Methods Our study was conducted in a large-scale forest Biodiversity and Ecosystem Functioning experiment in China (BEF-China), located in a mountainous region in Jiangxi Province. We related 17 functional traits (two crown dimension and three crown structure traits; six physiological and six morphological leaf traits) to the mean annual growth rate of wood volume of young trees of the studied species. Interrelationships between crown and leaf traits were analyzed using principal component analysis. Simple linear regression analysis was used to test the effect of each trait separately. We used multiple regression analysis to establish the relationship of growth rate to each set of traits (crown traits, physiological and morphological leaf traits) and to the combination of all types of traits. The coefficients of determination (R 2 adj) of the best multiple regression models were compared to determine the relative explanatory power of crown and leaf traits and a combination of both.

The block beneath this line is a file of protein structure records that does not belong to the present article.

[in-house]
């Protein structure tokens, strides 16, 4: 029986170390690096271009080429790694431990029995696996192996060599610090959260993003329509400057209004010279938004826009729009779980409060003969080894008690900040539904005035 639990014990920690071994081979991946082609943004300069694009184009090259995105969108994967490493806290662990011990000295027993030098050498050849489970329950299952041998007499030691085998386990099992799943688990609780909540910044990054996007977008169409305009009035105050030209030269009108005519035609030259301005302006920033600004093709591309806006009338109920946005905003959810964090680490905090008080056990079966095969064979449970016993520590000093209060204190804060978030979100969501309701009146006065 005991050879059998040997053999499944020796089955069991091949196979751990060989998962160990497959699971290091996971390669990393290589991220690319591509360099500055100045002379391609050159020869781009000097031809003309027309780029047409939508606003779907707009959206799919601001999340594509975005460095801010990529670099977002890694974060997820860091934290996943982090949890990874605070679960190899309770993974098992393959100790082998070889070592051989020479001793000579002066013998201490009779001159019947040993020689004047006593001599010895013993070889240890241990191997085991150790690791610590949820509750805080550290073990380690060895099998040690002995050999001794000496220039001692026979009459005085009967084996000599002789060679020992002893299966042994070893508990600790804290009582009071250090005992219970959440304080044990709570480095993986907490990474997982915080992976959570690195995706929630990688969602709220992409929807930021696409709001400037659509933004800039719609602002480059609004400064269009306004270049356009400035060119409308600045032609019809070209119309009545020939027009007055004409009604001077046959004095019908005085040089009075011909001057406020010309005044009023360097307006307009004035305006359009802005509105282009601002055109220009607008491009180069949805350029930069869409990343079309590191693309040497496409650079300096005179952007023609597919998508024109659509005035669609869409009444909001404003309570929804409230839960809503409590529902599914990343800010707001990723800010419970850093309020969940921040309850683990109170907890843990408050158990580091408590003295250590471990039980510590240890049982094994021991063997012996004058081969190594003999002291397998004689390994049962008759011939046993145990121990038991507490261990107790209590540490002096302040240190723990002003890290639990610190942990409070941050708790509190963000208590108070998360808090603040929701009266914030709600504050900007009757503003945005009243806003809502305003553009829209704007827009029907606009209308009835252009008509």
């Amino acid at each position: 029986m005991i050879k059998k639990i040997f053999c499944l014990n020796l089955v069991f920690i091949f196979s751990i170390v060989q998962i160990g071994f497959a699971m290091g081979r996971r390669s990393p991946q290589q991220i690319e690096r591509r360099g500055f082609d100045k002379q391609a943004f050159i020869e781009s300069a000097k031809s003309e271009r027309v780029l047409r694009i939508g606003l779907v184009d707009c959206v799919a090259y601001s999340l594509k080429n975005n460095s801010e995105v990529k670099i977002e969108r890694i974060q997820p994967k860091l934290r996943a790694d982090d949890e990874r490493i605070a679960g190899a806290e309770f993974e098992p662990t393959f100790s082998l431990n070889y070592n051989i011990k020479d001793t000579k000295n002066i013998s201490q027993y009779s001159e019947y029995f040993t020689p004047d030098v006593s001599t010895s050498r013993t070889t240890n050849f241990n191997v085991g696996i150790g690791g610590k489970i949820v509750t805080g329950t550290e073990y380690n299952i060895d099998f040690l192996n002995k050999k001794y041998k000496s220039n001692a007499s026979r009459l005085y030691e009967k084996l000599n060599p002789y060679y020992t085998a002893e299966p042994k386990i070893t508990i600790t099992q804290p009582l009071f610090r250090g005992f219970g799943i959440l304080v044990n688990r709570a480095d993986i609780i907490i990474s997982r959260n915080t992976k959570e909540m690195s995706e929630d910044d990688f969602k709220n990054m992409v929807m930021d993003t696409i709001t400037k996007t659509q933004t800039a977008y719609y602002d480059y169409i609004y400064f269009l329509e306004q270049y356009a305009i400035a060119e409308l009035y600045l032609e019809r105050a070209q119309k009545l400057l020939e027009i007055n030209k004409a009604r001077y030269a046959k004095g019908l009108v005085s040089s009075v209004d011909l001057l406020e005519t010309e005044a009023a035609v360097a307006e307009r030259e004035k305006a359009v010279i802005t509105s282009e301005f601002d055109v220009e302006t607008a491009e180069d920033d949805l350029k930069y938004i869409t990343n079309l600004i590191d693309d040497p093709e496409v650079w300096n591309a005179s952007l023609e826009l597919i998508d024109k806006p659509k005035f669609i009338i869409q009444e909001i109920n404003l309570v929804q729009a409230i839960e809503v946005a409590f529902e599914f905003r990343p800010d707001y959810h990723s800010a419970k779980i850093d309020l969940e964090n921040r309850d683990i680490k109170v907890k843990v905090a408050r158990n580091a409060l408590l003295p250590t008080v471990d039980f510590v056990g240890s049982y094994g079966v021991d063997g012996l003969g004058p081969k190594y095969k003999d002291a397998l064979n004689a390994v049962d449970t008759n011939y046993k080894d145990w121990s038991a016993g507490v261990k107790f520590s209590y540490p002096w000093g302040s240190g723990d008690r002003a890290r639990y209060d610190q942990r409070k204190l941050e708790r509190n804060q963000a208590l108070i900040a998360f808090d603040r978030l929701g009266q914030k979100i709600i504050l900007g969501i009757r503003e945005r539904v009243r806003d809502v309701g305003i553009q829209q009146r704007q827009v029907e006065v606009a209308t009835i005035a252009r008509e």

Important findings The species-specific growth rates were not related to any of the single crown traits, but were related positively to leaf stomatal conductance and leaf water potential individually, and negatively to leaf toughness, with approximately 13% variance explained by each of the traits. Combinations of different crown traits did not significantly explain the species-specific growth rates, whereas combinations of either physiological or morphological leaf traits explained 24% and 31%, respectively. A combination of both crown and leaf traits explained 42% of variance in species-specific growth rates. We concluded that sets of traits related to carbon assimilation at the leaf-level and to overall amount of leaves exposed at the crown-level jointly explained species-specific growth rates better than either set of traits alone.

Key words: BEF China, crown characteristics, physiological leaf traits, morphological leaf traits, wood volume

摘要: